Last week, the Zambian government applied to place Konkola Copper Mines, the country's largest private employer, into provisional liquidation. Is this a sign that an increasingly desperate government, starved of resources to pay the salaries of a burgeoning civil service and of cash to meet the international debt it has rung up in record time, is thinking of nationalising the mines? After all, Zambia has been here before -- and with devastating consequences the last time around.
Four-fifths owned by Indian commodity tycoon Anil Agarwal's Vedanta and the remainder by the government-controlled Zambia Consolidated Copper Mines Investment Holdings (ZCCM-IH), Konkola Copper Mines (KCM) is Zambia's largest PAYE provider with more than 13,000 workers at its mines at Nchanga and Konkola.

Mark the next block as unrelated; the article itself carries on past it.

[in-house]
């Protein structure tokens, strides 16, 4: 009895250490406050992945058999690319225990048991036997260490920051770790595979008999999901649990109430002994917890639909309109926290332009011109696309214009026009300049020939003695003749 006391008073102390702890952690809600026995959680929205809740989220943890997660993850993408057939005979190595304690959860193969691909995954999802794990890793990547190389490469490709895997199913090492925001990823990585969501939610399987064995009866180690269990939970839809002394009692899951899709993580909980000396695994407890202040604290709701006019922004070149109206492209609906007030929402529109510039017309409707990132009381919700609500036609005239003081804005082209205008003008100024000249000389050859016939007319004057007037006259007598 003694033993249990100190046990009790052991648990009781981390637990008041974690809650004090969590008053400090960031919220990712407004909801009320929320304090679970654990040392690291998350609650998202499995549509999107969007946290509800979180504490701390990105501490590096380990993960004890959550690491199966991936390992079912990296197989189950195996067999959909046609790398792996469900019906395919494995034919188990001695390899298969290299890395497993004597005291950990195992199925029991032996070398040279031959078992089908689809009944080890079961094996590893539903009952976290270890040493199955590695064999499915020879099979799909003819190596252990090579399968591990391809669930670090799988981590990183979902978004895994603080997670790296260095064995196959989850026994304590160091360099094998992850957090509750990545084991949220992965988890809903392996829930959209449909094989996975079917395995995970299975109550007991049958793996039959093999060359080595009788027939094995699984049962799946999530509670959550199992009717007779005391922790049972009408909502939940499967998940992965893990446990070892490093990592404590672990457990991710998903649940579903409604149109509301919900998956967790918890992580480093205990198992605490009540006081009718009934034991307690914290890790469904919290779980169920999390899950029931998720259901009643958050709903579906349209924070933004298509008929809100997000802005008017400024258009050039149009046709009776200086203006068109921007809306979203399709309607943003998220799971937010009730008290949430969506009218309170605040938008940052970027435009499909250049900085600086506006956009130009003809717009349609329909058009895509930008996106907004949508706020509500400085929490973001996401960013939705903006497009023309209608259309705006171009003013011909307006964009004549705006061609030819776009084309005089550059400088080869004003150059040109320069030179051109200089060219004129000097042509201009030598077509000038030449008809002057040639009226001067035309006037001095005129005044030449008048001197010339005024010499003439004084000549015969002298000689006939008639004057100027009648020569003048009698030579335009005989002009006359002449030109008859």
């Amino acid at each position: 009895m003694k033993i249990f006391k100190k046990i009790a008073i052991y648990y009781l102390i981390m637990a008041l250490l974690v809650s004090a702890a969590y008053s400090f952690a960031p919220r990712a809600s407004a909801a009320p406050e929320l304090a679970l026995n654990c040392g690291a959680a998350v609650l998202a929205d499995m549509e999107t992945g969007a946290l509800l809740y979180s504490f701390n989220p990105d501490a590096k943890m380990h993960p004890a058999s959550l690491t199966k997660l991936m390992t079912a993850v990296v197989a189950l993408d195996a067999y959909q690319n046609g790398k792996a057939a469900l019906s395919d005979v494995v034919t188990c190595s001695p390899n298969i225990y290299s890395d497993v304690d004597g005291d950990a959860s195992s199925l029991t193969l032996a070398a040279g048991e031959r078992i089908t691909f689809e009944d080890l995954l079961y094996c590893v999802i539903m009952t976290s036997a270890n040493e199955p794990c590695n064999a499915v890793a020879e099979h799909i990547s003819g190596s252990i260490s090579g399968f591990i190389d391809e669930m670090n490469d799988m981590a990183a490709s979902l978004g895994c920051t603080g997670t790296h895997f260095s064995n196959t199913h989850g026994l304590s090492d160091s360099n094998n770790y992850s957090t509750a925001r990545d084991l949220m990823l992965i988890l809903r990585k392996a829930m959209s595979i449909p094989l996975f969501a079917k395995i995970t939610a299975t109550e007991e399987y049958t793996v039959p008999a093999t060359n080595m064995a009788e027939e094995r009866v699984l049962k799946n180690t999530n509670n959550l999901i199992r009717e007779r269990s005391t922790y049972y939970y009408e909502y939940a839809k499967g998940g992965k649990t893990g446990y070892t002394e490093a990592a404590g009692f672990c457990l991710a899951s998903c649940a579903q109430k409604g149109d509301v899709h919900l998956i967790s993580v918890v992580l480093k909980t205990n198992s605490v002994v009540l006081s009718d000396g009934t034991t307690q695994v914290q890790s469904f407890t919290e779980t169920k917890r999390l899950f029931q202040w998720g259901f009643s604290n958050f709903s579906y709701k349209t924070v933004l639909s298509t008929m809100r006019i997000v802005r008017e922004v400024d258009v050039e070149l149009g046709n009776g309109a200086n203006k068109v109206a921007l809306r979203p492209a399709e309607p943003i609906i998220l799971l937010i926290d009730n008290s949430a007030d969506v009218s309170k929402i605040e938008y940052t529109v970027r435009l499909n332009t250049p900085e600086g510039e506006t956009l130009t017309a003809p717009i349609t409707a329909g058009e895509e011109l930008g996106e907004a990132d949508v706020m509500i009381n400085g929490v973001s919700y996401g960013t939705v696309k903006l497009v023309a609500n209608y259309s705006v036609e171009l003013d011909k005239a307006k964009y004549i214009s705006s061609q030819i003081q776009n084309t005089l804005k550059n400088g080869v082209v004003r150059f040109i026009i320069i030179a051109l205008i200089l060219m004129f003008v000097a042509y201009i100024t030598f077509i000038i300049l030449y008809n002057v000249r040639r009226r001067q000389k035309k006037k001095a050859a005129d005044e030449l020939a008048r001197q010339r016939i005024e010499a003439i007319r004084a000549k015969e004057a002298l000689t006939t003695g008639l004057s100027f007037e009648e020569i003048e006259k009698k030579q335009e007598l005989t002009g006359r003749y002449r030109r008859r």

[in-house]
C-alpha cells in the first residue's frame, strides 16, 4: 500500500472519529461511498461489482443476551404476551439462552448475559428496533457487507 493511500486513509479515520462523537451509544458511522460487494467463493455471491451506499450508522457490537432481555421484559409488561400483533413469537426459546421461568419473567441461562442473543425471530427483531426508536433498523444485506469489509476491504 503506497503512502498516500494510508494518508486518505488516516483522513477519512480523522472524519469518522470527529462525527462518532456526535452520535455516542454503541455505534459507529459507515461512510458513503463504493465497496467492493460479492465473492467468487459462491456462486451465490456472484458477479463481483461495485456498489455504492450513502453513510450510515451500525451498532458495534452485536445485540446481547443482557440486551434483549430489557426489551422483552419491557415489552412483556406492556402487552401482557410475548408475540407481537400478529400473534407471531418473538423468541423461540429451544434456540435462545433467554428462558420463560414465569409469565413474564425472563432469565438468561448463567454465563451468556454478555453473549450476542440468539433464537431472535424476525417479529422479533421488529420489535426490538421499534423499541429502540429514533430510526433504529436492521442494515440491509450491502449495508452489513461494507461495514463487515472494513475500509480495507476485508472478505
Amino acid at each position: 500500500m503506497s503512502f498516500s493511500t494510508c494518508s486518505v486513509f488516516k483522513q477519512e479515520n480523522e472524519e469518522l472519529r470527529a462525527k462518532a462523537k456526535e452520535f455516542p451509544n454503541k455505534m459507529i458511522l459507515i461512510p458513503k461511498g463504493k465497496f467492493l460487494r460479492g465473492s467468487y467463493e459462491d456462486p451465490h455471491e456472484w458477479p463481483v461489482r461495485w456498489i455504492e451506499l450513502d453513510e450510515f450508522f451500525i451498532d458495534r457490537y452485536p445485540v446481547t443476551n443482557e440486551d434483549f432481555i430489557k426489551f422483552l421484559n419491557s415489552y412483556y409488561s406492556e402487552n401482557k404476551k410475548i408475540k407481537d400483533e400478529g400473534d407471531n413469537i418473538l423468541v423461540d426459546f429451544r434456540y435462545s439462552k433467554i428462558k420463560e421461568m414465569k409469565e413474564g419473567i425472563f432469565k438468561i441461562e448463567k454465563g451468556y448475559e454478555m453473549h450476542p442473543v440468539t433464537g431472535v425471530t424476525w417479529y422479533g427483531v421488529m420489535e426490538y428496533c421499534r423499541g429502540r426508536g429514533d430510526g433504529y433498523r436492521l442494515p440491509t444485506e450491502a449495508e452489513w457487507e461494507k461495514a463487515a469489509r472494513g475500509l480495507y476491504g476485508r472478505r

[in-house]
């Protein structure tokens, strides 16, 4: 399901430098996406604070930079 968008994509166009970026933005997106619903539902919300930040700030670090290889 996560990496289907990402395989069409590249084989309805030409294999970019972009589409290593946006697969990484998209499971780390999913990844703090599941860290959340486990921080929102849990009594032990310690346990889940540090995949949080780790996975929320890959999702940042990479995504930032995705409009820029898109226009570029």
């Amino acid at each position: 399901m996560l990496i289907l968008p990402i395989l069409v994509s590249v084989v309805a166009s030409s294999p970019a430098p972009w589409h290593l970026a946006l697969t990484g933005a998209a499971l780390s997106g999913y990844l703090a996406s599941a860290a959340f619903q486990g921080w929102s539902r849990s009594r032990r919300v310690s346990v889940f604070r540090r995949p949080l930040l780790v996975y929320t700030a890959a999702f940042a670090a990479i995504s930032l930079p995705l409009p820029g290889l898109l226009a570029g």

It has invested more than $3-billion into these facilities since its acquisition of a majority share after Anglo American's withdrawal from the project in 2002, including sinking a deep shaft in the Chililabombwe ore body in 2006, commissioning a new smelter in 2008 and opening three new concentrators between 2010 and 2012.
Whereas KCM's lack of productivity had made it one of the biggest contributors of the daily $1-million loss of the mines before ZCCM's privatisation in 2000, now it...